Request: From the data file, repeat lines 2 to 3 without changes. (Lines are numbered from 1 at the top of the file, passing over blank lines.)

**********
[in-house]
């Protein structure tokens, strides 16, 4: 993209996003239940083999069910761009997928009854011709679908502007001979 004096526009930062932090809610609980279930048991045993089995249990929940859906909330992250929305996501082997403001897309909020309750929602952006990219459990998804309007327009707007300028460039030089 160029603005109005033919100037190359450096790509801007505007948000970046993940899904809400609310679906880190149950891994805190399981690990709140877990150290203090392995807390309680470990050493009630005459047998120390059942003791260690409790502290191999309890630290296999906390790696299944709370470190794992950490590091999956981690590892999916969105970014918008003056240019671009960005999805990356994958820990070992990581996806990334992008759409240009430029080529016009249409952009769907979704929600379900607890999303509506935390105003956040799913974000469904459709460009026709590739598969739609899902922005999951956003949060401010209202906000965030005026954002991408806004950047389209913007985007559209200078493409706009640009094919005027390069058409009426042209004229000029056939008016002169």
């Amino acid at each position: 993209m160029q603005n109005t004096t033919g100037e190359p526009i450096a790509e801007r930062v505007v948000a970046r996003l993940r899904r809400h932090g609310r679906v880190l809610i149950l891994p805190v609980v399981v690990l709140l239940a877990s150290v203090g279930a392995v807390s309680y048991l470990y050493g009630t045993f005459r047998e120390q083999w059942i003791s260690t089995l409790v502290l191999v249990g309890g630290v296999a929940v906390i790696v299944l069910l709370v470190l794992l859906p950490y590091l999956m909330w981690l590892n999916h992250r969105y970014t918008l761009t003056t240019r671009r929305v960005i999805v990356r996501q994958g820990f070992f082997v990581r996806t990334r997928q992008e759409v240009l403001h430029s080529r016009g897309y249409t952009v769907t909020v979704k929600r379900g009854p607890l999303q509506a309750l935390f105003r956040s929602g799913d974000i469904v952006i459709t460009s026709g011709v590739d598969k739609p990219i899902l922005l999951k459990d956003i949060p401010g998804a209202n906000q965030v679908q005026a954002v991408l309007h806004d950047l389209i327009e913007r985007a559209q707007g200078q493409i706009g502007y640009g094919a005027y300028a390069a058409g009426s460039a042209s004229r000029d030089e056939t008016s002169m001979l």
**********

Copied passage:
């Protein structure tokens, strides 16, 4: 993209996003239940083999069910761009997928009854011709679908502007001979 004096526009930062932090809610609980279930048991045993089995249990929940859906909330992250929305996501082997403001897309909020309750929602952006990219459990998804309007327009707007300028460039030089 160029603005109005033919100037190359450096790509801007505007948000970046993940899904809400609310679906880190149950891994805190399981690990709140877990150290203090392995807390309680470990050493009630005459047998120390059942003791260690409790502290191999309890630290296999906390790696299944709370470190794992950490590091999956981690590892999916969105970014918008003056240019671009960005999805990356994958820990070992990581996806990334992008759409240009430029080529016009249409952009769907979704929600379900607890999303509506935390105003956040799913974000469904459709460009026709590739598969739609899902922005999951956003949060401010209202906000965030005026954002991408806004950047389209913007985007559209200078493409706009640009094919005027390069058409009426042209004229000029056939008016002169």
């Amino acid at each position: 993209m160029q603005n109005t004096t033919g100037e190359p526009i450096a790509e801007r930062v505007v948000a970046r996003l993940r899904r809400h932090g609310r679906v880190l809610i149950l891994p805190v609980v399981v690990l709140l239940a877990s150290v203090g279930a392995v807390s309680y048991l470990y050493g009630t045993f005459r047998e120390q083999w059942i003791s260690t089995l409790v502290l191999v249990g309890g630290v296999a929940v906390i790696v299944l069910l709370v470190l794992l859906p950490y590091l999956m909330w981690l590892n999916h992250r969105y970014t918008l761009t003056t240019r671009r929305v960005i999805v990356r996501q994958g820990f070992f082997v990581r996806t990334r997928q992008e759409v240009l403001h430029s080529r016009g897309y249409t952009v769907t909020v979704k929600r379900g009854p607890l999303q509506a309750l935390f105003r956040s929602g799913d974000i469904v952006i459709t460009s026709g011709v590739d598969k739609p990219i899902l922005l999951k459990d956003i949060p401010g998804a209202n906000q965030v679908q005026a954002v991408l309007h806004d950047l389209i327009e913007r985007a559209q707007g200078q493409i706009g502007y640009g094919a005027y300028a390069a058409g009426s460039a042209s004229r000029d030089e056939t008016s002169m001979l």